Patient Blood Management Pillars’ Supported by Betty McGrath Grant

Friday 26 February 2021

During major surgery, patients can lose large amounts of blood. Traditionally blood transfusions would be given to a patient to compensate for this loss. However, there are risks associated with transfusions, including an increased chance of blood clots and longer hospital stays.

Hospital/Service Quality and Safety Manager Alana Delaforce wants to help reduce patient exposure to the risks associate with transfusion.

“One way blood transfusions can be prevented, is with adequate preparation before surgery, even when there is significant blood loss expected,” Ms Delaforce said. “Our team is working on implementing processes to increase a patient’s oxygen carrying cells in their blood, known as haemoglobin, as a low haemoglobin before surgery will increase the chance of them receiving a transfusion.”

Despite programs such as this being in existence for a long time, the uptake of them has been inconstant. Our study aims to implement a program tailored to meet Maters needs.

“On average it takes 17 years for evidence to translate to practice. I am determined to narrow this gap. An example of a gap we see locally, is the absence of an embedded preoperative anaemia and iron deficiency screening, evaluation and management pathway—or PAIDSEM-P for short—which is a recommendation of the national patient blood management guidelines.”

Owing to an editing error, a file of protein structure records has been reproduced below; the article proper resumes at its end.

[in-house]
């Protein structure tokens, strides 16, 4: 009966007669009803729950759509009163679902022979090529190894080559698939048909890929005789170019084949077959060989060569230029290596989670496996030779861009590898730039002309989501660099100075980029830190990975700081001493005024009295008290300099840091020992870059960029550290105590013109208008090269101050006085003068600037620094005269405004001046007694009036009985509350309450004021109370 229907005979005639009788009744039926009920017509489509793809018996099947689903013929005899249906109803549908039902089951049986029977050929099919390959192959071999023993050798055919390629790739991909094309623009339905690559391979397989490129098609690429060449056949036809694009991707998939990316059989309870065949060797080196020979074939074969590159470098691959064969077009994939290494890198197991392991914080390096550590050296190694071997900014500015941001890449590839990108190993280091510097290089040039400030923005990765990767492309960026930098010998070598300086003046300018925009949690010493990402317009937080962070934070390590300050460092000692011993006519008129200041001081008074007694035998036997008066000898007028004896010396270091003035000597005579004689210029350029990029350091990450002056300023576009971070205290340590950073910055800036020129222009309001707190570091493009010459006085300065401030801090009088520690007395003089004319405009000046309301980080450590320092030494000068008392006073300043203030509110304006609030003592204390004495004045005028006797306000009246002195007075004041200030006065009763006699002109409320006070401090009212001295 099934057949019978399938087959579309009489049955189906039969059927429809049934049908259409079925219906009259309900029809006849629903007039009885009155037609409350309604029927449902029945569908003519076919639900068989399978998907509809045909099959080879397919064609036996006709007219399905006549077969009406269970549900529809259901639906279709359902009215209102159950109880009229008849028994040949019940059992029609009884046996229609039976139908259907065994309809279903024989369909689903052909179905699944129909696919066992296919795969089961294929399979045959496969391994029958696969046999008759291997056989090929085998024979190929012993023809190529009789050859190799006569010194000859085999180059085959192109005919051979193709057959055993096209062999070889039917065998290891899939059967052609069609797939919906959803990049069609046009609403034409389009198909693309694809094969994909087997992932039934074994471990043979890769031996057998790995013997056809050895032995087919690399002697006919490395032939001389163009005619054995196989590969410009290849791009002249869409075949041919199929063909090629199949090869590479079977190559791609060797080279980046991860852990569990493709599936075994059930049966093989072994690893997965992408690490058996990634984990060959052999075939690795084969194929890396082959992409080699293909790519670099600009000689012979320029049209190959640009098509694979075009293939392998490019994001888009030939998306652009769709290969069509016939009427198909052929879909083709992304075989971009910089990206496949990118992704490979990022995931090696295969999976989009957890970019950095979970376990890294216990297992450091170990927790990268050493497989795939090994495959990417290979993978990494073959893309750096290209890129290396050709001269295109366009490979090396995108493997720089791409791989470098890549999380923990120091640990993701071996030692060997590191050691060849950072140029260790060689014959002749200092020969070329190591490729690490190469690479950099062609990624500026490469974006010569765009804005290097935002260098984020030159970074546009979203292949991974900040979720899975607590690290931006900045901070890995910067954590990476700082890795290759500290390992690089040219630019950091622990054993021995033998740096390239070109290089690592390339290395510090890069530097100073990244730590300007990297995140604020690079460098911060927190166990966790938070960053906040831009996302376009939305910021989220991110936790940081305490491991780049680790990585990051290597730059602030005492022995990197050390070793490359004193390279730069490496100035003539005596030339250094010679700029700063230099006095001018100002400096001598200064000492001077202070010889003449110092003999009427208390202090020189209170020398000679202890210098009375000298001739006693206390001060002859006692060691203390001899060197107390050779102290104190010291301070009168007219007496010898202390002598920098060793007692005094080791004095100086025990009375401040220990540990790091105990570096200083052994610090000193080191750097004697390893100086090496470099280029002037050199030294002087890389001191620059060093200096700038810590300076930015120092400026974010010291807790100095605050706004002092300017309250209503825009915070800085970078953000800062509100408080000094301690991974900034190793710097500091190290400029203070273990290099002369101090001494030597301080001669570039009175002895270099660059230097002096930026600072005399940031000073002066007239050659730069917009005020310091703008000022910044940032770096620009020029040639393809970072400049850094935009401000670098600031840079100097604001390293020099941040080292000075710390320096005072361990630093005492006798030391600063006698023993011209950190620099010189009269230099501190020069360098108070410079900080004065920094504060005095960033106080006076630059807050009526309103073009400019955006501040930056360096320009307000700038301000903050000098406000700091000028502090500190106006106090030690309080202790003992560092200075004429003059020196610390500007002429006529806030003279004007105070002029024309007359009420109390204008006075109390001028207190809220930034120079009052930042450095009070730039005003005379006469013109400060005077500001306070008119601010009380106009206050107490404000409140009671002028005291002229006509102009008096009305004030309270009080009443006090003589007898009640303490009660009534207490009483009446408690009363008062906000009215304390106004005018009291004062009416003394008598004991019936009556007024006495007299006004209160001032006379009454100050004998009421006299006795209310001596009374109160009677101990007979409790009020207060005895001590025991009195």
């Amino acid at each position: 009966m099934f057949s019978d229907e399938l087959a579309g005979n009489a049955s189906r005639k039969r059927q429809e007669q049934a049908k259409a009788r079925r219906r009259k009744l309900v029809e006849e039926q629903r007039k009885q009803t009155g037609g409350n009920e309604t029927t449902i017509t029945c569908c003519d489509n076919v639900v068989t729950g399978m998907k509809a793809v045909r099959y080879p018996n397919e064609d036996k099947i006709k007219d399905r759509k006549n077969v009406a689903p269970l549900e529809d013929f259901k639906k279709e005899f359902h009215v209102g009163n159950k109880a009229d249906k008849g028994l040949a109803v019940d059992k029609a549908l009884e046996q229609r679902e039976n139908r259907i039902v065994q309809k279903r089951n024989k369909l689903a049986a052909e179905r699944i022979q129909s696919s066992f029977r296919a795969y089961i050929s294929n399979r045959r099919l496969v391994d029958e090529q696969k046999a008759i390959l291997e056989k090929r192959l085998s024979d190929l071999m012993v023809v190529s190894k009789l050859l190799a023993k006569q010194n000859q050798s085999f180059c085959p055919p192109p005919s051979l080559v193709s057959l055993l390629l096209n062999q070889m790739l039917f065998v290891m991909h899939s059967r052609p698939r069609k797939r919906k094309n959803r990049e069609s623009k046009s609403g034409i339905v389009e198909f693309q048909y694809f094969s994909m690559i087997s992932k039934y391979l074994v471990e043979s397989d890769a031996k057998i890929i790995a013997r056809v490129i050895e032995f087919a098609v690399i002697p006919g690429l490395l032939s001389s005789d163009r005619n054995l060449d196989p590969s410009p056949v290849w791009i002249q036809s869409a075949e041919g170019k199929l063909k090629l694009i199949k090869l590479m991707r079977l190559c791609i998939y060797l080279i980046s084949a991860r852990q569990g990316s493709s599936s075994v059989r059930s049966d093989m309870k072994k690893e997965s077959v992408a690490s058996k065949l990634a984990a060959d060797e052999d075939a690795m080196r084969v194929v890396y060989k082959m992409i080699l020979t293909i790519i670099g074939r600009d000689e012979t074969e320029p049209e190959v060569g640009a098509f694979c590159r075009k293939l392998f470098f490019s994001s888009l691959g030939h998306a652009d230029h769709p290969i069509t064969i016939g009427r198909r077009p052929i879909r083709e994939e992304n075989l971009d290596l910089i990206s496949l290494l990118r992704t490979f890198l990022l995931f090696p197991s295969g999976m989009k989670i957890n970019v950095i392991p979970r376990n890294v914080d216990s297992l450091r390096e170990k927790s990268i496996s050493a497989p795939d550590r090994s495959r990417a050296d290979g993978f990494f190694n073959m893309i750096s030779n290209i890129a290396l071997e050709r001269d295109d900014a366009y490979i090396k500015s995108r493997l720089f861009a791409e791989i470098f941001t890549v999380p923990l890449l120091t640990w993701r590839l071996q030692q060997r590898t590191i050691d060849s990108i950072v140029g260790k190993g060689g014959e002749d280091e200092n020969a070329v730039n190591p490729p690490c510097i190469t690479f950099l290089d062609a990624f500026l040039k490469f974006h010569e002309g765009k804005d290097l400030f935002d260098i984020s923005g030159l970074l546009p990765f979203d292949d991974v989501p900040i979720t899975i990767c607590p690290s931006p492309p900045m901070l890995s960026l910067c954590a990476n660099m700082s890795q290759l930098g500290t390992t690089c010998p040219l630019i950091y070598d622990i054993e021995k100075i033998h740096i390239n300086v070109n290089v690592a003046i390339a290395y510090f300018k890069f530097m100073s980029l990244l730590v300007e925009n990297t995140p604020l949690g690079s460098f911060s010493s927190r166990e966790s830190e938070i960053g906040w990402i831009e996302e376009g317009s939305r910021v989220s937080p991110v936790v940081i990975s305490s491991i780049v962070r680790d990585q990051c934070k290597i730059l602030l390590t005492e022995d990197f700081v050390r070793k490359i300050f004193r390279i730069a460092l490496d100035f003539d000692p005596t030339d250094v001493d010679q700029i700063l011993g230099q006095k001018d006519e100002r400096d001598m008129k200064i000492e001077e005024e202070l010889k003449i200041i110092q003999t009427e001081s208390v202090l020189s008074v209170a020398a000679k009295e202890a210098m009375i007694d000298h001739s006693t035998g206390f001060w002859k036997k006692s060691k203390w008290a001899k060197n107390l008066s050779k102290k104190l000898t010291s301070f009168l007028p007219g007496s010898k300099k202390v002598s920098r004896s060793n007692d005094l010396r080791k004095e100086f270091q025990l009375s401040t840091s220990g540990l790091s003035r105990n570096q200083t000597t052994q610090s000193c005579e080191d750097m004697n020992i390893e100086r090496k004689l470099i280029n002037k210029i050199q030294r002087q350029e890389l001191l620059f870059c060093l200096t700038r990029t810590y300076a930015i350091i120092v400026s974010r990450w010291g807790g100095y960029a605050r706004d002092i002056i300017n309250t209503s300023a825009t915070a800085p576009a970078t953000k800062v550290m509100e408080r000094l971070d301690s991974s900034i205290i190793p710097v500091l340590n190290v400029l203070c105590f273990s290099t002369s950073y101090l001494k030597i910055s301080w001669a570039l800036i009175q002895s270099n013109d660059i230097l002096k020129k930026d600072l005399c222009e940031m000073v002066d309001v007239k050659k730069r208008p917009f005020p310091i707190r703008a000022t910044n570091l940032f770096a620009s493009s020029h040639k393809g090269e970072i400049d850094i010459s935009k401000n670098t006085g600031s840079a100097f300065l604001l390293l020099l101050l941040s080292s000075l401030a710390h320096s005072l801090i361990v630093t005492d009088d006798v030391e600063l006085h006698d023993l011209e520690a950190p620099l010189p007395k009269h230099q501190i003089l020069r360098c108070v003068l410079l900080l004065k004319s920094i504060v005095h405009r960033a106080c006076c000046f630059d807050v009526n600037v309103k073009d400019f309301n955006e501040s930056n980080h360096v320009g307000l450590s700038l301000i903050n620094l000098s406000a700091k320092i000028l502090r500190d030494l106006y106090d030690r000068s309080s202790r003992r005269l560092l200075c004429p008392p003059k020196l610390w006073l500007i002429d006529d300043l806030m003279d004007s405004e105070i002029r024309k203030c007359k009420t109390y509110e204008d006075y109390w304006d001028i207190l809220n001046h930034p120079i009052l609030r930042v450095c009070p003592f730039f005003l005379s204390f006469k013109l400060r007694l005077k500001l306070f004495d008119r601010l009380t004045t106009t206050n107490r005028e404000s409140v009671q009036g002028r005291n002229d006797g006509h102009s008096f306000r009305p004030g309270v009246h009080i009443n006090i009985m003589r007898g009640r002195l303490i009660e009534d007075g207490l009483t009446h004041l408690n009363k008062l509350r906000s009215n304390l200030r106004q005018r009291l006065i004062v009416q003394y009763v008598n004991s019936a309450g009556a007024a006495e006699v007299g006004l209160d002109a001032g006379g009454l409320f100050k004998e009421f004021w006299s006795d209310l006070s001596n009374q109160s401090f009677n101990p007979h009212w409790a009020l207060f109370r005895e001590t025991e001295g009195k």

“It can be hard to develop targeted operation plans that are relevant. Often, we are guessing why people don’t want to use a particular process—which results in wasted effort and time.”

“However, there is a new field called ‘implementation science’, which aims to assist in identifying barriers to evidence-based practice and strategies to overcome them.”

One of five researchers to receive the Betty McGrath Grant, Ms Delaforce and her team will use the funds to implement a preoperative anaemia and iron deficiency screening and treatment program at Mater Hospital Brisbane, as recommended by the National Blood Authority’s Patient Blood Management guidelines.


The guidelines consider three key principles, or “pillars” when making recommendations: the increase of a patient's red cells before surgery, the minimisation of intraoperative blood loss and that patients are supported to tolerate blood loss rather than receive a blood transfusion.

“This program will be a ‘mixed methods’ theoretically informed interventional study, that aims to test if our method of identifying the reasons for the gap in current practices and developing solutions to fix it, is valid, acceptable, feasible, appropriate and economically viable.”

 “If successful, this study will prove the efficacy of an easy to follow model that will be applicable to other health implementation problems.”

A joint initiative of Mater Health, Mater Research and Mater Foundation, The Betty McGrath Grant enables practising clinicians or other health professionals to pursue their research activity whilst allowing their departments to continue quality of care to their patients.

Want to read more success stories like Alana’s? Please visit Mater Research website and find out more.